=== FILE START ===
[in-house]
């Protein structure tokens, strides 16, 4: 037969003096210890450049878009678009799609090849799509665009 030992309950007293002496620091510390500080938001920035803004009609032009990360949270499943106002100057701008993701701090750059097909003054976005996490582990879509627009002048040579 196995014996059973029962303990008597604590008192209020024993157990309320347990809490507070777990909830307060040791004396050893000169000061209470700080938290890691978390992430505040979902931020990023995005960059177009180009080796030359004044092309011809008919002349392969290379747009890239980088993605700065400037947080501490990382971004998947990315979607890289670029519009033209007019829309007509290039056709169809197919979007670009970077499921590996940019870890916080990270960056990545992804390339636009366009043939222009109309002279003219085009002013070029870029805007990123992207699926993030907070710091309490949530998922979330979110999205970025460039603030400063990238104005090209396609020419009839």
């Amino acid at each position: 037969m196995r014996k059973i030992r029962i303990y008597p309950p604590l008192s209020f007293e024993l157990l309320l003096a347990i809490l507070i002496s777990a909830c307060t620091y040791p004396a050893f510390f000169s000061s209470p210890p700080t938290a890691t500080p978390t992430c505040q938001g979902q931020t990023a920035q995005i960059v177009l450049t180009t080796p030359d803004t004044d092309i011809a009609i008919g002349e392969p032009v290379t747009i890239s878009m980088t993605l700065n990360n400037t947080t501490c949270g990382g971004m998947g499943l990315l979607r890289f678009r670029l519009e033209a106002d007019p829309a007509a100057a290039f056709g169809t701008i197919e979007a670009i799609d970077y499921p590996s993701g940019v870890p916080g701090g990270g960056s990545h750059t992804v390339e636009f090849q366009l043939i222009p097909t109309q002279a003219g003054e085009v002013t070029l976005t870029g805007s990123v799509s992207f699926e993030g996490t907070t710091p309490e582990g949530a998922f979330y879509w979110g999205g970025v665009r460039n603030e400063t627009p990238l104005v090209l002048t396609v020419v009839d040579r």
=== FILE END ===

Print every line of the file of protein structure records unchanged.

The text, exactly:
[in-house]
């Protein structure tokens, strides 16, 4: 037969003096210890450049878009678009799609090849799509665009 030992309950007293002496620091510390500080938001920035803004009609032009990360949270499943106002100057701008993701701090750059097909003054976005996490582990879509627009002048040579 196995014996059973029962303990008597604590008192209020024993157990309320347990809490507070777990909830307060040791004396050893000169000061209470700080938290890691978390992430505040979902931020990023995005960059177009180009080796030359004044092309011809008919002349392969290379747009890239980088993605700065400037947080501490990382971004998947990315979607890289670029519009033209007019829309007509290039056709169809197919979007670009970077499921590996940019870890916080990270960056990545992804390339636009366009043939222009109309002279003219085009002013070029870029805007990123992207699926993030907070710091309490949530998922979330979110999205970025460039603030400063990238104005090209396609020419009839």
């Amino acid at each position: 037969m196995r014996k059973i030992r029962i303990y008597p309950p604590l008192s209020f007293e024993l157990l309320l003096a347990i809490l507070i002496s777990a909830c307060t620091y040791p004396a050893f510390f000169s000061s209470p210890p700080t938290a890691t500080p978390t992430c505040q938001g979902q931020t990023a920035q995005i960059v177009l450049t180009t080796p030359d803004t004044d092309i011809a009609i008919g002349e392969p032009v290379t747009i890239s878009m980088t993605l700065n990360n400037t947080t501490c949270g990382g971004m998947g499943l990315l979607r890289f678009r670029l519009e033209a106002d007019p829309a007509a100057a290039f056709g169809t701008i197919e979007a670009i799609d970077y499921p590996s993701g940019v870890p916080g701090g990270g960056s990545h750059t992804v390339e636009f090849q366009l043939i222009p097909t109309q002279a003219g003054e085009v002013t070029l976005t870029g805007s990123v799509s992207f699926e993030g996490t907070t710091p309490e582990g949530a998922f979330y879509w979110g999205g970025v665009r460039n603030e400063t627009p990238l104005v090209l002048t396609v020419v009839d040579r």